Structured investment vehicle
What is a structured investment vehicle?
A structured investment vehicle (SIV) was a type of fund that proved popular until the financial crisis of 2008. Funds borrowed short-term securities at a low interest rate and invested in long-term securities at a much higher rate. New financial regulations introduced after the crisis caused SIVs to cease operating.
Where have you heard about a structured investment vehicle?
You probably won’t have heard of the term ‘structured investment vehicle’ in the media, but you’ll have heard about the product that most vehicles invested in – mortgage backed securities (MBS). The exposure that these vehicles had to MBS is often seen as a major cause of the 2008 crisis.
What you need to know about a structured investment vehicle.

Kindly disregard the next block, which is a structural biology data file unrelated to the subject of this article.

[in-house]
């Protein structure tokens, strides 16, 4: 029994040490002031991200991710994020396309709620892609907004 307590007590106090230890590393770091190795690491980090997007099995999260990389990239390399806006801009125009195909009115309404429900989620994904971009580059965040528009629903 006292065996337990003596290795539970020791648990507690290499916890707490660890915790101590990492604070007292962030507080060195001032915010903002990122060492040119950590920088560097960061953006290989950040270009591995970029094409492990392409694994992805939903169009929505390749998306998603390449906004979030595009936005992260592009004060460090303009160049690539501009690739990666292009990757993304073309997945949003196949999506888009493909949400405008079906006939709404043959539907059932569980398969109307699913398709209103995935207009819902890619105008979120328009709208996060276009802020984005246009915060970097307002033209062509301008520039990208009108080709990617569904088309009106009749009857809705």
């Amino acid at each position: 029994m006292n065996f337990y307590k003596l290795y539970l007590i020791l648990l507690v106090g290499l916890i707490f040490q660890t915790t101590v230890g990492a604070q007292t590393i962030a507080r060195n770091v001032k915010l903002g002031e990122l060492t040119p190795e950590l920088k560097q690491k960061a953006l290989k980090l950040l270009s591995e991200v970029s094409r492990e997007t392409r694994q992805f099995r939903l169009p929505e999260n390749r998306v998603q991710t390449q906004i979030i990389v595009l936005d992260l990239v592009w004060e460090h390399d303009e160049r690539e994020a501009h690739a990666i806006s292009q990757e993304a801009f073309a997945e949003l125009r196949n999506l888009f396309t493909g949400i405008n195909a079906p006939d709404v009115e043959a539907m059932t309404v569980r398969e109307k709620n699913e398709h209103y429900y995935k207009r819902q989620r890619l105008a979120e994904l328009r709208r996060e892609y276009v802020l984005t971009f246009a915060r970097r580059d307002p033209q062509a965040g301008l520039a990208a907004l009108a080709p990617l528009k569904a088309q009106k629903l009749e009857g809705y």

As a private investor you likely won’t have invested in a structured investment vehicle, but you can still learn a lesson from their demise. Along with many other market participants, the fund managers did not appreciate the credit risks associated with holding MBS. Assuming that short-term commercial paper carried a similar risk profile to long-term MBS was catastrophic and led to the Dodd Frank Act of 2010 and the extensive stress tests that banks are now subject to. You should consider stress testing your own portfolio to better understand your market and credit risks.